I’m usually extremely hard on myself at the gym – to the point where it is borderline counterproductive. When I first started lifting as my main workout lover October/November 2011 I had no gym membership. I was staying over my boyfriend’s apartment frequently so used the weights in his building’s gym. As I was pretty weak, the limited selection of dumbbells was enough for me. I wanted to get stronger so badly, and read up on so many different exercises for each muscle group that I could do with dumbbells. And I did them all during every workout, over and over again.
So so wrong.
A few months ago, after lifting consistently for around 8 months, I struggled with balancing and recognizing my own successes and gains and comparing them to stories of people whom I’d read about on the internet, via various forums. The already gorgeous woman who transformed into an actual fitness model in a matter of weeks. Girls my size who posted before and after pictures of their toned, bikini or underwear-clad bodies on transformation forums, claiming it only took a few months. Then there was me – I’d been lifting what I thought was the right way, compound lifts, as heavy as I could, deloading and working on perfecting my form, eating tons of protein and my idea of healthy. Where were my results? Where were my 1.5x bodyweight lifts and defined muscles?
Part of me knew that I wasn’t following a strict meal plan, you know, the chicken, brown rice, broccoli deal, and that definitely contributed to my results. I love food. I’m a foodie. There was no way I’d give up stuffing my face with deliciousness and go to eating bland repetitive meals. I would just work out that much harder (too bad things don’t work that way).
I was upset at seeing no changes in the mirror, and no changes at the gym. And then I saw these pictures from my senior year of college, just a few years ago.
Now in no way am I saying I looked fat or terrible (I was like a size 2 at the time) – It’s just an eye opener for me to see the proportions of my body so different. I worked out sporadically, but I also drank way too much and ate fast and fried food nearly all the time. My style was also “OMG the shorter, tighter, and shinier the better!”. With time (or age), I realize clothes that actually fit, and fit perfectly (instead of way too tight) can actually be more flattering. I still love short and tight (Sorry shiny, you are NOT my friend), but no longer buy things that are 98% spandex and two sizes too small.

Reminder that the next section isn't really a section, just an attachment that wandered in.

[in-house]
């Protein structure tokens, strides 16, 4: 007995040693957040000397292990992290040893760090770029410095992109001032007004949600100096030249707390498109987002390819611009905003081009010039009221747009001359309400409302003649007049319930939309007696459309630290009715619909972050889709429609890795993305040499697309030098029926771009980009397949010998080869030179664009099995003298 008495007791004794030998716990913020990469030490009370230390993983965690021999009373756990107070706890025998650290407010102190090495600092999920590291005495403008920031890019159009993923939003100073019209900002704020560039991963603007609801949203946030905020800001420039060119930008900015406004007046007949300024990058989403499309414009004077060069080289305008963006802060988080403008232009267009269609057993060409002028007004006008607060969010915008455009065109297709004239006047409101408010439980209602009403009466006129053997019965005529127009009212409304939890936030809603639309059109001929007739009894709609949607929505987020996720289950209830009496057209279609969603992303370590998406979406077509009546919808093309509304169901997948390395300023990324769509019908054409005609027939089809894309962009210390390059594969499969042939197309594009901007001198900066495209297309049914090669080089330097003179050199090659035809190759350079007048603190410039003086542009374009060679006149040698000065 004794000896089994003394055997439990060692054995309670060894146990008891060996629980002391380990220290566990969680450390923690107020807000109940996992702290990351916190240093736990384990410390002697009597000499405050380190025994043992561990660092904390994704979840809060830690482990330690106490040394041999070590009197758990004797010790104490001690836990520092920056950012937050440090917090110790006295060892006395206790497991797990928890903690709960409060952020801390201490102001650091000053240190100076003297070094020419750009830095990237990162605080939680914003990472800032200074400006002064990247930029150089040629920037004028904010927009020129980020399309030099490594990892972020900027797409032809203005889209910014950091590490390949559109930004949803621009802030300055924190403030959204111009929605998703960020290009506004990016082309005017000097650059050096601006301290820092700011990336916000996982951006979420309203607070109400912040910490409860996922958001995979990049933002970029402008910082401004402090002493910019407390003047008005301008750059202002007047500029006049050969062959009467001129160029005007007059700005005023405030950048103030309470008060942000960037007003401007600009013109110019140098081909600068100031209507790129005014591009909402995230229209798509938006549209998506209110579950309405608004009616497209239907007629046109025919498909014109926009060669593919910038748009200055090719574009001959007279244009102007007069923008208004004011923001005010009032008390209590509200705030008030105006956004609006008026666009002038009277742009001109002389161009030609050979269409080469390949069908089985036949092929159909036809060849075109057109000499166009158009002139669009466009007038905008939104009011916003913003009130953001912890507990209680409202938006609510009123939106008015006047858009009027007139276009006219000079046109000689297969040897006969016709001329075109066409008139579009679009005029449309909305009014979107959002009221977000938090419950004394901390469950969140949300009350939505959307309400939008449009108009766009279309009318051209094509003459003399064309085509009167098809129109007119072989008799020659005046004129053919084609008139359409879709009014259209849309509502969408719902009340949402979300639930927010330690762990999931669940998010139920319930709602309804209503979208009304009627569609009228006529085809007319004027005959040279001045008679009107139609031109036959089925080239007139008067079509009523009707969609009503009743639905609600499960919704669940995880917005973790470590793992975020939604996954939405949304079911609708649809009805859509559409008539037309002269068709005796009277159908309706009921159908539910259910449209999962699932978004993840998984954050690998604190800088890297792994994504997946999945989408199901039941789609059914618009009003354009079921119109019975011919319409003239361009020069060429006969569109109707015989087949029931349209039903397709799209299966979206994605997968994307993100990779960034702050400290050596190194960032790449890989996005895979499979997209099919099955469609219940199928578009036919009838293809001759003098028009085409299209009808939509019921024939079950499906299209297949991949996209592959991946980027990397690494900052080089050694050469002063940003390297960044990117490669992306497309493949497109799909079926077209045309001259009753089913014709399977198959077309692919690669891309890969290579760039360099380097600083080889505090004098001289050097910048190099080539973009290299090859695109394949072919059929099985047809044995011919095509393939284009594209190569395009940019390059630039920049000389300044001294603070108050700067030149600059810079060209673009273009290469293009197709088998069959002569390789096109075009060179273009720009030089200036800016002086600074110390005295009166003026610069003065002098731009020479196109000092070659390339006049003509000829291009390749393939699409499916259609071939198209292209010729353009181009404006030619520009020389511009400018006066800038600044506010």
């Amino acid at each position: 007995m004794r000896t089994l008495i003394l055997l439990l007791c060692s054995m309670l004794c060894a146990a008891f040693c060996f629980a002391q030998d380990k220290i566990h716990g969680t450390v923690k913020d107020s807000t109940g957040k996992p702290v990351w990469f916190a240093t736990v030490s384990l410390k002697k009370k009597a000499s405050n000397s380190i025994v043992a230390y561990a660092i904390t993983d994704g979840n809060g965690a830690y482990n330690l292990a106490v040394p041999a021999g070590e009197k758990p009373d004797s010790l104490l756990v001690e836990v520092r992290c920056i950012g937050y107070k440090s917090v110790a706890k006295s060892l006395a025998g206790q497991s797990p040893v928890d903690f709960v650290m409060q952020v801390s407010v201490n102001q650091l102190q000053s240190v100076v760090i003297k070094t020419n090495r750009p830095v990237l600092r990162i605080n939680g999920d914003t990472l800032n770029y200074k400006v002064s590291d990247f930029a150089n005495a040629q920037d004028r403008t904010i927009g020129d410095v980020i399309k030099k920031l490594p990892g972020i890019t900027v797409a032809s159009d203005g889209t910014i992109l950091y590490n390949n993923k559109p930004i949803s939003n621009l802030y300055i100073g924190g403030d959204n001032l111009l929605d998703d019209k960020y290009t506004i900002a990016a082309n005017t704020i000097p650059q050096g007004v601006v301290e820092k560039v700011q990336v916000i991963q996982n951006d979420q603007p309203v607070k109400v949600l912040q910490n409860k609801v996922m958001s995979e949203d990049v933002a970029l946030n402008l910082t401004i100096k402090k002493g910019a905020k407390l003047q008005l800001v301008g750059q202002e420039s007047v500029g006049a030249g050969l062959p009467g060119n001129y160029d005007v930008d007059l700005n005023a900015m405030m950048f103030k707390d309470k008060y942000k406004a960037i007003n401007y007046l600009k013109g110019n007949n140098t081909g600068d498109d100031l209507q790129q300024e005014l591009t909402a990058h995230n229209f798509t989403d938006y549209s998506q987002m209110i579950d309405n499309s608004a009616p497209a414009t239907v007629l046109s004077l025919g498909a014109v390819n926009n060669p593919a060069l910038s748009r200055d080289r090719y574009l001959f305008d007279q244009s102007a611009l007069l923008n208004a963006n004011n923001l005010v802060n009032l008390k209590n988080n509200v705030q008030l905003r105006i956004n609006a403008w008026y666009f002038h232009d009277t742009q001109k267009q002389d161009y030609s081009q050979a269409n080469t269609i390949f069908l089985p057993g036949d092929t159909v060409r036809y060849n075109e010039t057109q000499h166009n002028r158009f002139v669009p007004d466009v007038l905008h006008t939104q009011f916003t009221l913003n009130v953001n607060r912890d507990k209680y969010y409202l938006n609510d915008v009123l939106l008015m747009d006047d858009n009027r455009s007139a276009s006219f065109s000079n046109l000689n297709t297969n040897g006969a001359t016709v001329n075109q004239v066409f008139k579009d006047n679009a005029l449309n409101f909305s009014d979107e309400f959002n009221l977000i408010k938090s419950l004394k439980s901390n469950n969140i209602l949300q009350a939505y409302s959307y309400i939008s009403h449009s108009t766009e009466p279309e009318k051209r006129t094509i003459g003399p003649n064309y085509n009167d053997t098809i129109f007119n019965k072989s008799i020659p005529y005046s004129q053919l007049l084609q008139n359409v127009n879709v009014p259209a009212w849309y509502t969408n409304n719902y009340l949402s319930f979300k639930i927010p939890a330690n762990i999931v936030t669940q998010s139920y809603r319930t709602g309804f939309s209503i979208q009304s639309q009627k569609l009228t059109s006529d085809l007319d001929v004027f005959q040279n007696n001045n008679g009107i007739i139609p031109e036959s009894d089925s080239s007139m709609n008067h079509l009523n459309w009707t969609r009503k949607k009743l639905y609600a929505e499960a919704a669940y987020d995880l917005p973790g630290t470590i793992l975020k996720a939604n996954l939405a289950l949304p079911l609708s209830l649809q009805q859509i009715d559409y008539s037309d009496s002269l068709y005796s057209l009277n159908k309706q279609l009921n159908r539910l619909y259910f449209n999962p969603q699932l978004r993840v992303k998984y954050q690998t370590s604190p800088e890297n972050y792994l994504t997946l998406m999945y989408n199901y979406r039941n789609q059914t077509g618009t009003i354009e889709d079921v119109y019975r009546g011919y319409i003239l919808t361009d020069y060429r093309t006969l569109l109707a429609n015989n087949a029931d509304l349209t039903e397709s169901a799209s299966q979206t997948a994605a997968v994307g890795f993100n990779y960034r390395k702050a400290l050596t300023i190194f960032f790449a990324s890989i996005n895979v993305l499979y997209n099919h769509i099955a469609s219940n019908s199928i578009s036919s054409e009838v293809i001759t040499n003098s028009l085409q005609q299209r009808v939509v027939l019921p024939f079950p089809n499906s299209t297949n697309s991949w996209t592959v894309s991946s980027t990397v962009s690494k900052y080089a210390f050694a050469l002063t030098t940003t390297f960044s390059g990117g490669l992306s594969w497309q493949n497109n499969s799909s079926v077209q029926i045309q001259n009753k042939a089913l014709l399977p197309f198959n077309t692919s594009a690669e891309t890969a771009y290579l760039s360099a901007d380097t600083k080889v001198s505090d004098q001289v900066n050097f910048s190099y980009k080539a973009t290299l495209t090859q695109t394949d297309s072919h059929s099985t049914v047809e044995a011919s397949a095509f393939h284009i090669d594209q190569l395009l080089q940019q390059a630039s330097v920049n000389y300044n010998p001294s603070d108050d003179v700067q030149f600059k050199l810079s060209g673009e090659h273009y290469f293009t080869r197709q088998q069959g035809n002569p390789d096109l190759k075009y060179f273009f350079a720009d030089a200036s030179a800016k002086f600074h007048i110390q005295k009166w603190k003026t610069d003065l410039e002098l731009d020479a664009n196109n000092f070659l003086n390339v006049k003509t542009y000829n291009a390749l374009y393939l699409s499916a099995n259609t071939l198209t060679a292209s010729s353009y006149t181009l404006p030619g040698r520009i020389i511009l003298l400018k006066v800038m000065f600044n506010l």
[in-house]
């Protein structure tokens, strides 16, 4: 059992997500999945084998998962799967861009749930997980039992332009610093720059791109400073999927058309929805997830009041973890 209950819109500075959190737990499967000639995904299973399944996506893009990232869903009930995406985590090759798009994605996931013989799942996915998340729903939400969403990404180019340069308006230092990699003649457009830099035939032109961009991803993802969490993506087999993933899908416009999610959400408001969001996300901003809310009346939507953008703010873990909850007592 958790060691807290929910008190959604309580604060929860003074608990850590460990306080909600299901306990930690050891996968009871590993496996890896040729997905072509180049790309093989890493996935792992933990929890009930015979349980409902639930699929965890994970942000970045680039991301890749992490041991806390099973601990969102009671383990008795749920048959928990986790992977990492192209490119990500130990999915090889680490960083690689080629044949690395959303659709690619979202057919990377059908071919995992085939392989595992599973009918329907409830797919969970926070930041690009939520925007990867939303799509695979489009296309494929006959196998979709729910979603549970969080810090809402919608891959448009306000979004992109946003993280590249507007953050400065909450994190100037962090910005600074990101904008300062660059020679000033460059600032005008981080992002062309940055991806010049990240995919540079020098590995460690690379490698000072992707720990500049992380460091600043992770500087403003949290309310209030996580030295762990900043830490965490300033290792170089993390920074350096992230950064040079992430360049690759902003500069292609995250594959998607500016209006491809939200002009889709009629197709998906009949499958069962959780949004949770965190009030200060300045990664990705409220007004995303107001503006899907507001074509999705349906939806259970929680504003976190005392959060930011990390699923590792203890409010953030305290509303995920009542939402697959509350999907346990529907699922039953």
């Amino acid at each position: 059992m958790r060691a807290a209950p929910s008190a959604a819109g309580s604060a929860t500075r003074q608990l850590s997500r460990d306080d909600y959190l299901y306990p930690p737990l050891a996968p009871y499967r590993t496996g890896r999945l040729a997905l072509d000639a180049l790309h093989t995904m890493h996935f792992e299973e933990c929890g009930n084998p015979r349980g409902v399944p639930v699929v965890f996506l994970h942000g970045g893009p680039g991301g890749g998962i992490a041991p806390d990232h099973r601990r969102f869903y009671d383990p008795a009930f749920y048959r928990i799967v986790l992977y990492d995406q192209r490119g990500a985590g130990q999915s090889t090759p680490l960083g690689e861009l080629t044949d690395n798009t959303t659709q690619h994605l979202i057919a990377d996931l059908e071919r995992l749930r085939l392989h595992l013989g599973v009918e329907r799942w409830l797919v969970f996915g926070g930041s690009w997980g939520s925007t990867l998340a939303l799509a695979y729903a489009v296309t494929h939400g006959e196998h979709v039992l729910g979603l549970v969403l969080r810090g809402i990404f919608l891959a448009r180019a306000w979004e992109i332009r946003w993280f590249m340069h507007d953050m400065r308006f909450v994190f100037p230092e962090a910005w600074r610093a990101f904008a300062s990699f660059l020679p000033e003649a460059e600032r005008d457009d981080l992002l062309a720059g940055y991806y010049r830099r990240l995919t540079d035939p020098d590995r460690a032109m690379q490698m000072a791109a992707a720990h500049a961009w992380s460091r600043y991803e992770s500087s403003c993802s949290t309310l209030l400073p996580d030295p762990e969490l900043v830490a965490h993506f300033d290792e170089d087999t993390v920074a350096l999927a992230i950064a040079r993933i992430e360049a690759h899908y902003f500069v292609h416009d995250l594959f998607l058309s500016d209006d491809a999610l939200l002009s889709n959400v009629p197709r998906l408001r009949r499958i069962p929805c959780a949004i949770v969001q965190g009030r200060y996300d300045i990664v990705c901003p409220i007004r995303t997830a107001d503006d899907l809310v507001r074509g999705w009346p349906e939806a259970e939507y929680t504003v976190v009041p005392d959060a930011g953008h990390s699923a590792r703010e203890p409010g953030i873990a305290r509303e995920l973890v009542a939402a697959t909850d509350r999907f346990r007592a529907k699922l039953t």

I thought I was rocking the shit out of this dress. In reality it’s way too tight, as you can see my gigantic belly button clear through the satin. It did not help that the event included a large, multi-course meal and copious amounts of booze. I was sucking it in with all I had too. My limbs were skinny but I was sometimes self conscious that I had no waist or that my midsection kind of looked the same thickness whether you were facing my front or my side. I wish I could go back in time and tell little me that this outfit was not flattering!
So I tried on that same banging bandage dress.
It took comparing myself in the same dress to realize that my lifestyle change HAS led to visible physical changes too. I tried it on during an ordinary day, in which I had no workouts, and ate 3 meals and a variety of snacks all day. I know it’s a terrible iPhone picture without flash in vastly different lighting, but even my silhouette is improved. P.S. the unevenness past my hips is because its a bandage dress and not smooth. I don’t even have a camera let alone the ability to photoshop. The dress is no longer straining across my belly button and actually fits!! I have a vague idea of my weight (only for hitting bodyweight on lifts), and it hasn’t changed too much in the past 5-6 years. Everyone knows weight isn’t a good indication of health blah de fucking blah so I won’t get into that.
But I have a waist!! Someone even commented when I was out shopping (for running belts…in a 50’s housewife dress) that I had a tiny waist. Who me?? Never thought I’d hear that compliment!